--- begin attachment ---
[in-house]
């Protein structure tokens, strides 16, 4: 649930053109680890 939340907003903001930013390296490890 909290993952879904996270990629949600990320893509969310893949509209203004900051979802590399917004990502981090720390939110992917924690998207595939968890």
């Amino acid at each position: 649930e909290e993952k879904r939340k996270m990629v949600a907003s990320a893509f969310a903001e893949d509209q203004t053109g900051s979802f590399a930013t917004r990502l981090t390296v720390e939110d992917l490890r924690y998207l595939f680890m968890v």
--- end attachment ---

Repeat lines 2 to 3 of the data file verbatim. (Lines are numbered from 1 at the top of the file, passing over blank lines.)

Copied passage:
């Protein structure tokens, strides 16, 4: 649930053109680890 939340907003903001930013390296490890 909290993952879904996270990629949600990320893509969310893949509209203004900051979802590399917004990502981090720390939110992917924690998207595939968890």
């Amino acid at each position: 649930e909290e993952k879904r939340k996270m990629v949600a907003s990320a893509f969310a903001e893949d509209q203004t053109g900051s979802f590399a930013t917004r990502l981090t390296v720390e939110d992917l490890r924690y998207l595939f680890m968890v």